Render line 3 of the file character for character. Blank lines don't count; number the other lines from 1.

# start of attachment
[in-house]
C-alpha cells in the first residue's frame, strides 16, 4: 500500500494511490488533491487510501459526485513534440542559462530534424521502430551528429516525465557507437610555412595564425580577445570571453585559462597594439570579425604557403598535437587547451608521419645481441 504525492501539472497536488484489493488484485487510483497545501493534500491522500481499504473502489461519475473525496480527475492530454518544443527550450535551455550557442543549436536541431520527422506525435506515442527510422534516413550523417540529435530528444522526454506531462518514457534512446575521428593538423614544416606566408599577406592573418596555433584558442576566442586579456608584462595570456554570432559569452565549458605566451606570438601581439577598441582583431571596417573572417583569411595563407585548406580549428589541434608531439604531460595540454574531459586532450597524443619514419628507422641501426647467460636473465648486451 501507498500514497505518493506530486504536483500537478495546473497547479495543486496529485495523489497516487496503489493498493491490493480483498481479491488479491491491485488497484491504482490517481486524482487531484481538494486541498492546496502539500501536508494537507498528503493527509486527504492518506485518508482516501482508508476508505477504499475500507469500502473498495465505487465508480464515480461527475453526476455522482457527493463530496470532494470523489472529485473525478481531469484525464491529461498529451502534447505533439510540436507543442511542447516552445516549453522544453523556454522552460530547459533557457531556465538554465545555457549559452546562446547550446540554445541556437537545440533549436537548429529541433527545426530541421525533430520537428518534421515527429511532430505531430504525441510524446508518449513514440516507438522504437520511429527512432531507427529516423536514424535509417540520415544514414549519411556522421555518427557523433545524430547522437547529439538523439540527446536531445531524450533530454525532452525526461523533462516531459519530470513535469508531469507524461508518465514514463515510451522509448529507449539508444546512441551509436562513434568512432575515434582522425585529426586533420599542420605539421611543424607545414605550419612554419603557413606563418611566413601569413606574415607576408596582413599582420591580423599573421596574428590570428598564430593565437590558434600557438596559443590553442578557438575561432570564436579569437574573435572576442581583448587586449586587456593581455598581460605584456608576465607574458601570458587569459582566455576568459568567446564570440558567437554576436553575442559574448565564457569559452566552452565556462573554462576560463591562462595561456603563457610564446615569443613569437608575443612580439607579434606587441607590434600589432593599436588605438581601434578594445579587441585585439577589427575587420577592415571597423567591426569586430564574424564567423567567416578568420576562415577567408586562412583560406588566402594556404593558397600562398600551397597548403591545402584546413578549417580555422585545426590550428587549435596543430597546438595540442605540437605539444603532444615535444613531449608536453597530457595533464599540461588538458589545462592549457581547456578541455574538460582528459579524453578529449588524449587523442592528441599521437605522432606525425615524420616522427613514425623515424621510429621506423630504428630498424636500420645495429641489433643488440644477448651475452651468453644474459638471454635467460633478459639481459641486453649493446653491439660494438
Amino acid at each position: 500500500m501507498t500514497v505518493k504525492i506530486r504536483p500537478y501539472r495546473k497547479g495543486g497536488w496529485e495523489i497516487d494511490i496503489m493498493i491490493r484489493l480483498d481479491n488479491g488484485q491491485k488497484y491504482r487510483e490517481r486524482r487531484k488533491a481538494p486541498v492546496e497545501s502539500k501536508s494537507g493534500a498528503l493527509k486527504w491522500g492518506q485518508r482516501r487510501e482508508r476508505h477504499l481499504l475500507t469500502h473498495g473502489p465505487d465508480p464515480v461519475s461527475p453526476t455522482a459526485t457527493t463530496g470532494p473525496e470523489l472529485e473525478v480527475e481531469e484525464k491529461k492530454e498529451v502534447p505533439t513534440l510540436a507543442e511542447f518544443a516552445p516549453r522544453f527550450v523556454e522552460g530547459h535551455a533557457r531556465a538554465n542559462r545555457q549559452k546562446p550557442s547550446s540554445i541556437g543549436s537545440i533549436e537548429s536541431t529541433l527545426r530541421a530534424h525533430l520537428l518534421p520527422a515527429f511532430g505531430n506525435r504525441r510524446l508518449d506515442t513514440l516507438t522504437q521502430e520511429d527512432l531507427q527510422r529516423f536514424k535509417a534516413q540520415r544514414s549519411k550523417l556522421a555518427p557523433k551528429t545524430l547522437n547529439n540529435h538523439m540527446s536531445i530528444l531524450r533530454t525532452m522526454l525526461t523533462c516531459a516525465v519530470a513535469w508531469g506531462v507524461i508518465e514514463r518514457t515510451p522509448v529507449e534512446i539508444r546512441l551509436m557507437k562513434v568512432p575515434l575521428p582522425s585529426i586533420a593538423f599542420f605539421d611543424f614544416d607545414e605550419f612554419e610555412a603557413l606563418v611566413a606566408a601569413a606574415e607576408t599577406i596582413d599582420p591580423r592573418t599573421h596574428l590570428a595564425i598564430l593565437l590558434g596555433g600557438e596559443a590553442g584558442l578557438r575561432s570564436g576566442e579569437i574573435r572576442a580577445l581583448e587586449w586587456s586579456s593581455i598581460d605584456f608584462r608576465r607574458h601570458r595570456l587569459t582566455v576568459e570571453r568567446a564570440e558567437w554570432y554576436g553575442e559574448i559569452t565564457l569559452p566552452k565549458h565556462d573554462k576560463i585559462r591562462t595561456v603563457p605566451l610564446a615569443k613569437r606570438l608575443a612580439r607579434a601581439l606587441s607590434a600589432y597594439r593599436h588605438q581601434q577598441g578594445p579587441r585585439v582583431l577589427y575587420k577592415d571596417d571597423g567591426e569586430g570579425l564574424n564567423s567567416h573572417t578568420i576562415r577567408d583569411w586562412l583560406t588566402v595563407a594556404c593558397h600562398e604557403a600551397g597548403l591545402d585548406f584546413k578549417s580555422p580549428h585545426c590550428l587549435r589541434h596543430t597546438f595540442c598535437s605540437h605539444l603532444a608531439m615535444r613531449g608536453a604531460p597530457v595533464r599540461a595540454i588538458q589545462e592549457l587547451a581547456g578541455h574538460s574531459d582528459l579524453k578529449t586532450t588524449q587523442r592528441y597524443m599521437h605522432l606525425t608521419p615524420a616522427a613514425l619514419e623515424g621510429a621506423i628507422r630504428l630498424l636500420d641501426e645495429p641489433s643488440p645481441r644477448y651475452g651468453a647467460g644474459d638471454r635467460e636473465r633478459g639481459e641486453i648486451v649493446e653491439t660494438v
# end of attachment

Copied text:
Amino acid at each position: 500500500m501507498t500514497v505518493k504525492i506530486r504536483p500537478y501539472r495546473k497547479g495543486g497536488w496529485e495523489i497516487d494511490i496503489m493498493i491490493r484489493l480483498d481479491n488479491g488484485q491491485k488497484y491504482r487510483e490517481r486524482r487531484k488533491a481538494p486541498v492546496e497545501s502539500k501536508s494537507g493534500a498528503l493527509k486527504w491522500g492518506q485518508r482516501r487510501e482508508r476508505h477504499l481499504l475500507t469500502h473498495g473502489p465505487d465508480p464515480v461519475s461527475p453526476t455522482a459526485t457527493t463530496g470532494p473525496e470523489l472529485e473525478v480527475e481531469e484525464k491529461k492530454e498529451v502534447p505533439t513534440l510540436a507543442e511542447f518544443a516552445p516549453r522544453f527550450v523556454e522552460g530547459h535551455a533557457r531556465a538554465n542559462r545555457q549559452k546562446p550557442s547550446s540554445i541556437g543549436s537545440i533549436e537548429s536541431t529541433l527545426r530541421a530534424h525533430l520537428l518534421p520527422a515527429f511532430g505531430n506525435r504525441r510524446l508518449d506515442t513514440l516507438t522504437q521502430e520511429d527512432l531507427q527510422r529516423f536514424k535509417a534516413q540520415r544514414s549519411k550523417l556522421a555518427p557523433k551528429t545524430l547522437n547529439n540529435h538523439m540527446s536531445i530528444l531524450r533530454t525532452m522526454l525526461t523533462c516531459a516525465v519530470a513535469w508531469g506531462v507524461i508518465e514514463r518514457t515510451p522509448v529507449e534512446i539508444r546512441l551509436m557507437k562513434v568512432p575515434l575521428p582522425s585529426i586533420a593538423f599542420f605539421d611543424f614544416d607545414e605550419f612554419e610555412a603557413l606563418v611566413a606566408a601569413a606574415e607576408t599577406i596582413d599582420p591580423r592573418t599573421h596574428l590570428a595564425i598564430l593565437l590558434g596555433g600557438e596559443a590553442g584558442l578557438r575561432s570564436g576566442e579569437i574573435r572576442a580577445l581583448e587586449w586587456s586579456s593581455i598581460d605584456f608584462r608576465r607574458h601570458r595570456l587569459t582566455v576568459e570571453r568567446a564570440e558567437w554570432y554576436g553575442e559574448i559569452t565564457l569559452p566552452k565549458h565556462d573554462k576560463i585559462r591562462t595561456v603563457p605566451l610564446a615569443k613569437r606570438l608575443a612580439r607579434a601581439l606587441s607590434a600589432y597594439r593599436h588605438q581601434q577598441g578594445p579587441r585585439v582583431l577589427y575587420k577592415d571596417d571597423g567591426e569586430g570579425l564574424n564567423s567567416h573572417t578568420i576562415r577567408d583569411w586562412l583560406t588566402v595563407a594556404c593558397h600562398e604557403a600551397g597548403l591545402d585548406f584546413k578549417s580555422p580549428h585545426c590550428l587549435r589541434h596543430t597546438f595540442c598535437s605540437h605539444l603532444a608531439m615535444r613531449g608536453a604531460p597530457v595533464r599540461a595540454i588538458q589545462e592549457l587547451a581547456g578541455h574538460s574531459d582528459l579524453k578529449t586532450t588524449q587523442r592528441y597524443m599521437h605522432l606525425t608521419p615524420a616522427a613514425l619514419e623515424g621510429a621506423i628507422r630504428l630498424l636500420d641501426e645495429p641489433s643488440p645481441r644477448y651475452g651468453a647467460g644474459d638471454r635467460e636473465r633478459g639481459e641486453i648486451v649493446e653491439t660494438v